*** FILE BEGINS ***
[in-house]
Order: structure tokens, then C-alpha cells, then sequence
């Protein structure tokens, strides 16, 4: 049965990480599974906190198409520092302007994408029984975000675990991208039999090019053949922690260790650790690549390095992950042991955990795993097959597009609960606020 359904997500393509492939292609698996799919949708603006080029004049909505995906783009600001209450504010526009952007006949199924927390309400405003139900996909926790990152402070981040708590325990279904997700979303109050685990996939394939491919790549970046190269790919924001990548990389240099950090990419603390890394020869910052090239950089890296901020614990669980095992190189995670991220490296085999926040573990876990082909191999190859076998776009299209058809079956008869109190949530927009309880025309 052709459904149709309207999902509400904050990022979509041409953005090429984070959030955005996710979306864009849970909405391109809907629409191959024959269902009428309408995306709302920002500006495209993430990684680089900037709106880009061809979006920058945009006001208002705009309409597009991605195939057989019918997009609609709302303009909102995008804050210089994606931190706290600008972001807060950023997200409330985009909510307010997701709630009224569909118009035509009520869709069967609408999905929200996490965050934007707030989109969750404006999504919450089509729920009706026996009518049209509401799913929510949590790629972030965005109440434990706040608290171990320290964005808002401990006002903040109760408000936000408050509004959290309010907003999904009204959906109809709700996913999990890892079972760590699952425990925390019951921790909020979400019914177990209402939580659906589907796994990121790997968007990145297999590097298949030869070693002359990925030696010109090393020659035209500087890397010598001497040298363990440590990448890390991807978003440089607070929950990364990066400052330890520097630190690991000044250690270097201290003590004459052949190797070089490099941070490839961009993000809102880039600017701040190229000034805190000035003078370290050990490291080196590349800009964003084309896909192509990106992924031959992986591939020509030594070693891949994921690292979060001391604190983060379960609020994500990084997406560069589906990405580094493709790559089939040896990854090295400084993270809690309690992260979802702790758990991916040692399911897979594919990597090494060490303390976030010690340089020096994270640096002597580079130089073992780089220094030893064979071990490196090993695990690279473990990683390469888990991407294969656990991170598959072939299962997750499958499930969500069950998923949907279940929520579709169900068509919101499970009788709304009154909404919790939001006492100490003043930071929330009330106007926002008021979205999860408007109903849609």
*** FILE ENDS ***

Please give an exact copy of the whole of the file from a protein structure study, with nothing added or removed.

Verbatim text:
[in-house]
Order: structure tokens, then C-alpha cells, then sequence
């Protein structure tokens, strides 16, 4: 049965990480599974906190198409520092302007994408029984975000675990991208039999090019053949922690260790650790690549390095992950042991955990795993097959597009609960606020 359904997500393509492939292609698996799919949708603006080029004049909505995906783009600001209450504010526009952007006949199924927390309400405003139900996909926790990152402070981040708590325990279904997700979303109050685990996939394939491919790549970046190269790919924001990548990389240099950090990419603390890394020869910052090239950089890296901020614990669980095992190189995670991220490296085999926040573990876990082909191999190859076998776009299209058809079956008869109190949530927009309880025309 052709459904149709309207999902509400904050990022979509041409953005090429984070959030955005996710979306864009849970909405391109809907629409191959024959269902009428309408995306709302920002500006495209993430990684680089900037709106880009061809979006920058945009006001208002705009309409597009991605195939057989019918997009609609709302303009909102995008804050210089994606931190706290600008972001807060950023997200409330985009909510307010997701709630009224569909118009035509009520869709069967609408999905929200996490965050934007707030989109969750404006999504919450089509729920009706026996009518049209509401799913929510949590790629972030965005109440434990706040608290171990320290964005808002401990006002903040109760408000936000408050509004959290309010907003999904009204959906109809709700996913999990890892079972760590699952425990925390019951921790909020979400019914177990209402939580659906589907796994990121790997968007990145297999590097298949030869070693002359990925030696010109090393020659035209500087890397010598001497040298363990440590990448890390991807978003440089607070929950990364990066400052330890520097630190690991000044250690270097201290003590004459052949190797070089490099941070490839961009993000809102880039600017701040190229000034805190000035003078370290050990490291080196590349800009964003084309896909192509990106992924031959992986591939020509030594070693891949994921690292979060001391604190983060379960609020994500990084997406560069589906990405580094493709790559089939040896990854090295400084993270809690309690992260979802702790758990991916040692399911897979594919990597090494060490303390976030010690340089020096994270640096002597580079130089073992780089220094030893064979071990490196090993695990690279473990990683390469888990991407294969656990991170598959072939299962997750499958499930969500069950998923949907279940929520579709169900068509919101499970009788709304009154909404919790939001006492100490003043930071929330009330106007926002008021979205999860408007109903849609």